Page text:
Henry P. A. Smyth, Gilman’s head of school, acknowledges the sometimes complicated relationship between parents and school leadership. He explains his efforts to maintain a level perspective in the face of parent “asks.”

“I try to keep in mind the fact that we are all deeply invested in the education of the students—we as educators and they as parents,” Smyth wrote in an email. “We all want our children and students to be their best selves, even if we (parents and educators) are not always in sync with what that ‘best self’ looks like or how to achieve it.”

To support the change they were asking for, Slater and other committee members developed what she referred to as “a book of information” that included extensive research, starting with the American School Counselor Association’s recommended ratio of one counselor to every 250 students. They also collected and shared detailed information with the school leadership on the mental health resources offered by other schools with demographics similar to theirs, including curriculum, space, and personnel.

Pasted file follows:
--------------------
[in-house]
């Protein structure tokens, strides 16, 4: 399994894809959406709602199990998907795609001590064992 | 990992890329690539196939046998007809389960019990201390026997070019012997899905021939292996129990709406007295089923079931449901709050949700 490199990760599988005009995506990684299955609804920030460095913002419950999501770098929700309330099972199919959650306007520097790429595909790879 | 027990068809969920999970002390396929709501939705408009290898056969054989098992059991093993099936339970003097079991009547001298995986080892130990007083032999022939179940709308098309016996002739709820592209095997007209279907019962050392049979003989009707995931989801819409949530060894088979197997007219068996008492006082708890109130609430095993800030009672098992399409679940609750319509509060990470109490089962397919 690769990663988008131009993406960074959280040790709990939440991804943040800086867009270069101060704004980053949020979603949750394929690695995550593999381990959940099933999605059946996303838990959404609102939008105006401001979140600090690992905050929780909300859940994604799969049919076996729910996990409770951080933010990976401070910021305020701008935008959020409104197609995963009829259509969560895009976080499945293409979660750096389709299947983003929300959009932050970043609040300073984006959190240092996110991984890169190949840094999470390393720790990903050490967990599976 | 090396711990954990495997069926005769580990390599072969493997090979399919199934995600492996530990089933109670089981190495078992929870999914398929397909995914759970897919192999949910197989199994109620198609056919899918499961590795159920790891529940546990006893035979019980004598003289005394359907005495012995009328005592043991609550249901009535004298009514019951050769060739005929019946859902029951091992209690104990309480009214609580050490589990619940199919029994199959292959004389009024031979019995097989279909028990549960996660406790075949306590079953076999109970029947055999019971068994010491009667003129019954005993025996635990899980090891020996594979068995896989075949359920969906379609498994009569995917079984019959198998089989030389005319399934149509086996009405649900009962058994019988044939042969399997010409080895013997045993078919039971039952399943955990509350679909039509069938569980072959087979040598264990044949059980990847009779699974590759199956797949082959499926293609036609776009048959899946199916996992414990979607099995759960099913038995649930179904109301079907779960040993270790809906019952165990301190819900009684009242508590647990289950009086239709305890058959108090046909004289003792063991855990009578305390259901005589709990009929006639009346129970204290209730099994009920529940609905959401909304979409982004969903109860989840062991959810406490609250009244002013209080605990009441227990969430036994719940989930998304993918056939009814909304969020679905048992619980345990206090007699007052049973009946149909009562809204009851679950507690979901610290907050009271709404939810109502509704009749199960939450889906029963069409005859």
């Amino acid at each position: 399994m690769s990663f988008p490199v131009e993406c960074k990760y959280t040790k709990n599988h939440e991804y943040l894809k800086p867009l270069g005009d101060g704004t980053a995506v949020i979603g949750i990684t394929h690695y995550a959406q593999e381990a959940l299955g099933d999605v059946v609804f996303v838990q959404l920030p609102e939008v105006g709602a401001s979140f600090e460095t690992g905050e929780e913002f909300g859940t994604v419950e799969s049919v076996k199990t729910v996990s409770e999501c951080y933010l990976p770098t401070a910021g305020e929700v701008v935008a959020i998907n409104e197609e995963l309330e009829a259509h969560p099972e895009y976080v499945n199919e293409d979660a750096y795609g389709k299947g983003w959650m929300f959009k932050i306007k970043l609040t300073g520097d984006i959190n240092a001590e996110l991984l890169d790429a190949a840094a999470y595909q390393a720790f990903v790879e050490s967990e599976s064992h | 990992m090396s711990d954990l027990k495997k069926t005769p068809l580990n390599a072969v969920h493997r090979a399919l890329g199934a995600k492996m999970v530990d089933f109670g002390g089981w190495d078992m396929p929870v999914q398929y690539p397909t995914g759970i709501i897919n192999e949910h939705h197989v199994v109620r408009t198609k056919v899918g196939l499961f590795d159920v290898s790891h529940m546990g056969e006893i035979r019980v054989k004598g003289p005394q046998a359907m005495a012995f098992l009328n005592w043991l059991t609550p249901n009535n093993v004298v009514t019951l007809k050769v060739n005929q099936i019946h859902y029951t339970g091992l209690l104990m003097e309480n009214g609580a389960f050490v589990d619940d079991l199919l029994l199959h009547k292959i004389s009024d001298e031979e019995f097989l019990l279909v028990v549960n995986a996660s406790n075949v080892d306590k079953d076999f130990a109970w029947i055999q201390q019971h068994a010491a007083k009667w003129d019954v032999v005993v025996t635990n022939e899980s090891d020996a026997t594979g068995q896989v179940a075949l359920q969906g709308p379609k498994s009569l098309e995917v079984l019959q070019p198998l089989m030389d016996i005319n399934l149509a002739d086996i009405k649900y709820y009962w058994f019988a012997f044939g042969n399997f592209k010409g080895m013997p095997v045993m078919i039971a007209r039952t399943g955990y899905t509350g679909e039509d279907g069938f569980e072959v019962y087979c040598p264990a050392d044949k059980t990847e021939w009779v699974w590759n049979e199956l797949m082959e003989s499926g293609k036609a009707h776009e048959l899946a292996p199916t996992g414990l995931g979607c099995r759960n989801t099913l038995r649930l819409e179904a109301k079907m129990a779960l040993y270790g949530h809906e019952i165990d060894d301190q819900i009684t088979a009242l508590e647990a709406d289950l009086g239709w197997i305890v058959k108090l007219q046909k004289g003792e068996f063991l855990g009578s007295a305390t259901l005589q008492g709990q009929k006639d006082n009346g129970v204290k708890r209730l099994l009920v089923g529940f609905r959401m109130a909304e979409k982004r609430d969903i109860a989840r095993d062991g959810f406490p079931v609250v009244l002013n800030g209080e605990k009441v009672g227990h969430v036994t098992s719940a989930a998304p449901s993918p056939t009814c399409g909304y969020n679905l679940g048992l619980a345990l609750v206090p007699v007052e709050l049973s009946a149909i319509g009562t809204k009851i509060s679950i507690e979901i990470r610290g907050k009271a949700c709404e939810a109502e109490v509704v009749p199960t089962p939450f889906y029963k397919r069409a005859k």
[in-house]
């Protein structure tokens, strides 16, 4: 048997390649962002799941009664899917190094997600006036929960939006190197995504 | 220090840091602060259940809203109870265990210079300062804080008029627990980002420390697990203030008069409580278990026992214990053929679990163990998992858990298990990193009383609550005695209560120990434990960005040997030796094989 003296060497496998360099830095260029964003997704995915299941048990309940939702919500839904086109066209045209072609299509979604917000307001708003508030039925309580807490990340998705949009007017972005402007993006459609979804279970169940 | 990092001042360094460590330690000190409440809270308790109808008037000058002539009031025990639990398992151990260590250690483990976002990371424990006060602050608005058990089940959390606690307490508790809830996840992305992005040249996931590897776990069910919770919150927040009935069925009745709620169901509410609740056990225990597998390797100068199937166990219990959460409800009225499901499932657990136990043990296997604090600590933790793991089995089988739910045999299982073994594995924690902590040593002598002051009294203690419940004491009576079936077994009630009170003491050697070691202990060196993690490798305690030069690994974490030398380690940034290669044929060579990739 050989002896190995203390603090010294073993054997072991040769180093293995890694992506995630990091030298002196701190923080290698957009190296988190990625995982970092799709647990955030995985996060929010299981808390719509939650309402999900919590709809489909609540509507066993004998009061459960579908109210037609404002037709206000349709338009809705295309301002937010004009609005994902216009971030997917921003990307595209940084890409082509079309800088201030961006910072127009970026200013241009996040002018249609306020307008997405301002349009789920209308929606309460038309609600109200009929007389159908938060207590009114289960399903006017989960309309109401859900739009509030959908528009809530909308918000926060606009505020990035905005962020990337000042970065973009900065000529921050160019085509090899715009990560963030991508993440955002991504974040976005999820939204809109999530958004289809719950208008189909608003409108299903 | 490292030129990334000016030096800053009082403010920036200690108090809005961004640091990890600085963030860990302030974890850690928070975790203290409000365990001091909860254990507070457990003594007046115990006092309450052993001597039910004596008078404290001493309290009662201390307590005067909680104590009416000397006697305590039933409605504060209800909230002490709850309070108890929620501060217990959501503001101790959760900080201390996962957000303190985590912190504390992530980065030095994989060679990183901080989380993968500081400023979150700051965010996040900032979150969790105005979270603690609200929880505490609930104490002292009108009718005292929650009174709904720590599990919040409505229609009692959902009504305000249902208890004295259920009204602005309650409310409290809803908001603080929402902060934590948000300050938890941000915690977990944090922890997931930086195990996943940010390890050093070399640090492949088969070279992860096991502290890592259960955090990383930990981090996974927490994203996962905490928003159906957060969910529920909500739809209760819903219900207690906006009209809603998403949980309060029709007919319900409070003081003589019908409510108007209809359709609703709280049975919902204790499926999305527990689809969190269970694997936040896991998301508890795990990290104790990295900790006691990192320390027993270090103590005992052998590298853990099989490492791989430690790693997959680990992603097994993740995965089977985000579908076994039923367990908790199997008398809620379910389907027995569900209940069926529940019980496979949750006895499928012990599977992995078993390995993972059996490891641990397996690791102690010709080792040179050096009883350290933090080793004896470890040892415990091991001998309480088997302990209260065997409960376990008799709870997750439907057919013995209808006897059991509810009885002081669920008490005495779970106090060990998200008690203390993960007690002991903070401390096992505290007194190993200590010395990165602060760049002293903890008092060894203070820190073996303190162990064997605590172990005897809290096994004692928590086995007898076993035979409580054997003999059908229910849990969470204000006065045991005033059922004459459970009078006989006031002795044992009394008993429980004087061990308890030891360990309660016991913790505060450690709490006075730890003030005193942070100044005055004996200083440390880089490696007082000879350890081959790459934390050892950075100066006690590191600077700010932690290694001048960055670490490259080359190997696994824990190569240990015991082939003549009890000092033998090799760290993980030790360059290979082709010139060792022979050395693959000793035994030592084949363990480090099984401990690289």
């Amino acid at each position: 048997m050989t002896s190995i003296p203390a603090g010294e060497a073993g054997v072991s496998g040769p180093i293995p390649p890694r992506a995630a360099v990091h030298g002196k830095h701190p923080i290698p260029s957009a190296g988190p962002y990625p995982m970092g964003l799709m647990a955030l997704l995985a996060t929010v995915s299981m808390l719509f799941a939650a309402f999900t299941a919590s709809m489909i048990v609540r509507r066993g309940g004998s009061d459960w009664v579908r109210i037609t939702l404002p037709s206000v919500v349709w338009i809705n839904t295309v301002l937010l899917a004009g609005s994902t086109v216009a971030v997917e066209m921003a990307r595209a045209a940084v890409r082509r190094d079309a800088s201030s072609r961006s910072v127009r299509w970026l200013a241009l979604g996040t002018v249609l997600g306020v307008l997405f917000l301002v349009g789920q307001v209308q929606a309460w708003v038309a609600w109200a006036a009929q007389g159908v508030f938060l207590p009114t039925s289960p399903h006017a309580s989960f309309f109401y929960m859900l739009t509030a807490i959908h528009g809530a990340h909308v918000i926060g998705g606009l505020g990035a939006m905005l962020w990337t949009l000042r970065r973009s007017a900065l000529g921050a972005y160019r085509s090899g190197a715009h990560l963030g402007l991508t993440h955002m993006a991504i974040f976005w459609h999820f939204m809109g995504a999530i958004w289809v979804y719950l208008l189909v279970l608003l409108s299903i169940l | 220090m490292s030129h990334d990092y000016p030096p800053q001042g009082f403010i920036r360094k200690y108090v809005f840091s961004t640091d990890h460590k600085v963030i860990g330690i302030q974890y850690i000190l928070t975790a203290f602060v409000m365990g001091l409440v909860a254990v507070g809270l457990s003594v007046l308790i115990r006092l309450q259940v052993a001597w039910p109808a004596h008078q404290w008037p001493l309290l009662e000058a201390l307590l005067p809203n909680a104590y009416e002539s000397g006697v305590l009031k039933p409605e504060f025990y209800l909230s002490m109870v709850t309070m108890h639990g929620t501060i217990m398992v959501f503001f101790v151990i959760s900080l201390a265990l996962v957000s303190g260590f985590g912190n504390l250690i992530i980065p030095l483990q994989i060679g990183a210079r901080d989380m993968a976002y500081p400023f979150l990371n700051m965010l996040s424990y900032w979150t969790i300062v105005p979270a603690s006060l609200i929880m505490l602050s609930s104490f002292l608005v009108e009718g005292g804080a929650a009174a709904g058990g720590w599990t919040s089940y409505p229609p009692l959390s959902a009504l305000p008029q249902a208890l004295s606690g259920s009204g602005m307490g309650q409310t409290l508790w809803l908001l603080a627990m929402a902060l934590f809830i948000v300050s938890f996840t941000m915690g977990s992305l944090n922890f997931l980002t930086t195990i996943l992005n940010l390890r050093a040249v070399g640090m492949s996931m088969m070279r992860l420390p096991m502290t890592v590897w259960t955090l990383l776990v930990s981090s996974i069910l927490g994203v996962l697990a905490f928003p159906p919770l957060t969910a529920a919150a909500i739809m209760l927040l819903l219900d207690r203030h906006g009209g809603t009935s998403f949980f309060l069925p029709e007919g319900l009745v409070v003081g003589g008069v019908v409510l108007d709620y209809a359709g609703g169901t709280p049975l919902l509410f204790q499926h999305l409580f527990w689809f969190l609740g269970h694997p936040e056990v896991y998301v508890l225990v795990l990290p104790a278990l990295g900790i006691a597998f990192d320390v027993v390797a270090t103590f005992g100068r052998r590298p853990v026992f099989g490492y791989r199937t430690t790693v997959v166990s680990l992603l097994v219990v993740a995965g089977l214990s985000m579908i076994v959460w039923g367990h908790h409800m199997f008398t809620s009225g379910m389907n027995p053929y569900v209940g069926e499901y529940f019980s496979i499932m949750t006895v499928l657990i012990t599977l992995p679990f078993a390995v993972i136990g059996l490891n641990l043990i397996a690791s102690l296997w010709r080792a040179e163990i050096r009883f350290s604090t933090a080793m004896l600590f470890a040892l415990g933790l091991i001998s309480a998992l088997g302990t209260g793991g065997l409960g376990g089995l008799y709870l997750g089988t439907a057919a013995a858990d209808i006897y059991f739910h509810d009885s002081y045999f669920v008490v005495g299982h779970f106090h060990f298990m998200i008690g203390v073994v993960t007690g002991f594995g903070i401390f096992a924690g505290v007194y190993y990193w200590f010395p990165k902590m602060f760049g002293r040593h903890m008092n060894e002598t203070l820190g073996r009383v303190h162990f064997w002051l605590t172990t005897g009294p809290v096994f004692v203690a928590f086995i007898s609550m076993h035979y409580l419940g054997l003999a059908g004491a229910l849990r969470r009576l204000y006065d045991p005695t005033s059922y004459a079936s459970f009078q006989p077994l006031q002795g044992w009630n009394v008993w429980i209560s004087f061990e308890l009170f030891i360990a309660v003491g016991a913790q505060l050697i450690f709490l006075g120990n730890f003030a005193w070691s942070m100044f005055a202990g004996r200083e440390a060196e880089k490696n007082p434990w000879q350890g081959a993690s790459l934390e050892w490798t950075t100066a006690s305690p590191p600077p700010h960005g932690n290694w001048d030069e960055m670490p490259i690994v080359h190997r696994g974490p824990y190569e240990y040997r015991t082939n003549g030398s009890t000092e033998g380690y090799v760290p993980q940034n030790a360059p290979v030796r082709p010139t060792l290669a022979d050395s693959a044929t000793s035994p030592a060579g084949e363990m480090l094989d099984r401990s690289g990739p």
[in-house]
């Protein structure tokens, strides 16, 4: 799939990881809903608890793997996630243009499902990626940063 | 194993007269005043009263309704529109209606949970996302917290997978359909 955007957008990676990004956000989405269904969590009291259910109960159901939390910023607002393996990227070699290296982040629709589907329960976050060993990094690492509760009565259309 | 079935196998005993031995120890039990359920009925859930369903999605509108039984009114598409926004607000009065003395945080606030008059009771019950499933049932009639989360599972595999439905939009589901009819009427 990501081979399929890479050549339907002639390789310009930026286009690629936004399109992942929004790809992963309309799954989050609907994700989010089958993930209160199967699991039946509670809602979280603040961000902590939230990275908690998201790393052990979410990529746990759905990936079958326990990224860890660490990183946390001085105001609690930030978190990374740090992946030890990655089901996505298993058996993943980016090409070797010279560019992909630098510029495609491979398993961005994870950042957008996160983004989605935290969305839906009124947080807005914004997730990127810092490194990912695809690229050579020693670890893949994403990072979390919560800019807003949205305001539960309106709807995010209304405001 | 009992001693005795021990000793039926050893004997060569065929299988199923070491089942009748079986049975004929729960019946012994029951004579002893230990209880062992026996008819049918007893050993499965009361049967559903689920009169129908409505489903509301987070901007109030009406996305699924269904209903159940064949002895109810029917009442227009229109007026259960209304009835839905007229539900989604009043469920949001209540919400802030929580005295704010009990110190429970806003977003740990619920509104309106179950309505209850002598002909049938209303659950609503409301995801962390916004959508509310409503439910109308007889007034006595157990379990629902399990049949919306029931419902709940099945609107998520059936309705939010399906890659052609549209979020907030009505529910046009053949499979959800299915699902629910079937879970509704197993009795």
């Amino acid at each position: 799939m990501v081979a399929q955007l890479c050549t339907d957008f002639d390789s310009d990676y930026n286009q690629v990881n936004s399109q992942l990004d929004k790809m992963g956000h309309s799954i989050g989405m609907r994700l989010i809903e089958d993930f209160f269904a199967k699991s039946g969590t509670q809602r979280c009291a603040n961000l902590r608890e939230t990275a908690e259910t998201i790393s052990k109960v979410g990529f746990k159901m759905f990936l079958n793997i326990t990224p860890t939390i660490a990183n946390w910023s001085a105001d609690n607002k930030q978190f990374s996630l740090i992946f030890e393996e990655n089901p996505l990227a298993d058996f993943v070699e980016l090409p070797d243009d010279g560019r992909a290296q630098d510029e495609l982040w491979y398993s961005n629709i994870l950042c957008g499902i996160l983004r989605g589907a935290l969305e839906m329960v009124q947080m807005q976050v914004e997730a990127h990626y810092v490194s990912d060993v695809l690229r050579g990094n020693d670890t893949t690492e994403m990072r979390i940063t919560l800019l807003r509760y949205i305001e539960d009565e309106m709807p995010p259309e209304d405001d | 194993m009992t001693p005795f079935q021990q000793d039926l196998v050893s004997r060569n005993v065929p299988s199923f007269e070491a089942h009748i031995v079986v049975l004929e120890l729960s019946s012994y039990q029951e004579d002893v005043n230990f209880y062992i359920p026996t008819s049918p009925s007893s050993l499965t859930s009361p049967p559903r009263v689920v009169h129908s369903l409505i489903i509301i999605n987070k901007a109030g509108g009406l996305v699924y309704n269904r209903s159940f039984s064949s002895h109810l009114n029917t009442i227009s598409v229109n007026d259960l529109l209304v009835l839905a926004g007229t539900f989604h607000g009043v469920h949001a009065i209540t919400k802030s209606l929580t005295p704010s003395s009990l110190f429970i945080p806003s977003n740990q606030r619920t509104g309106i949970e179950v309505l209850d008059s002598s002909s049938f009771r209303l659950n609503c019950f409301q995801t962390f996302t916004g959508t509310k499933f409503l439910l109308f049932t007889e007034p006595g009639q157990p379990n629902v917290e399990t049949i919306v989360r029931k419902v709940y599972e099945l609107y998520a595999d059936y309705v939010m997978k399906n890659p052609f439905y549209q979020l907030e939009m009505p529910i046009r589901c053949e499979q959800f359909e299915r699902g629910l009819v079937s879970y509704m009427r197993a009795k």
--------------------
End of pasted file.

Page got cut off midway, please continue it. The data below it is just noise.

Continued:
Eventually, the school’s leadership was persuaded to create the new director of wellness position; they also included the parent committee in the hiring process.

“We helped formulate the job description and were involved in the interview process,” Slater said.

Slater believes the two-and-a-half year effort also led to a new and improved perception of the parents’ association by school leadership. “Because we [parents association committee and faculty] united behind a common goal and saw it to fruition, and it’s had such a positive impact on our entire community, I think it bolstered the fact that the PA is there for support of our community,” Slater said. “The school saw that we could work together.”